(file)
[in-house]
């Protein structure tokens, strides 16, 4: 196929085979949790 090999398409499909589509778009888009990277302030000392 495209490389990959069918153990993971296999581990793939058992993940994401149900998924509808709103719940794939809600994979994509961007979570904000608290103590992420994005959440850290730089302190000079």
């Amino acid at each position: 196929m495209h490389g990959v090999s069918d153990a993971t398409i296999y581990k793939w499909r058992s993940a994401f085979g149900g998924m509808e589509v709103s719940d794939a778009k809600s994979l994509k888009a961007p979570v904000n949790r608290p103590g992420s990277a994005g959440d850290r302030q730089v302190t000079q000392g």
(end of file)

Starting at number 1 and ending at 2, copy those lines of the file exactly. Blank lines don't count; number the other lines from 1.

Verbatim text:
[in-house]
């Protein structure tokens, strides 16, 4: 196929085979949790 090999398409499909589509778009888009990277302030000392 495209490389990959069918153990993971296999581990793939058992993940994401149900998924509808709103719940794939809600994979994509961007979570904000608290103590992420994005959440850290730089302190000079």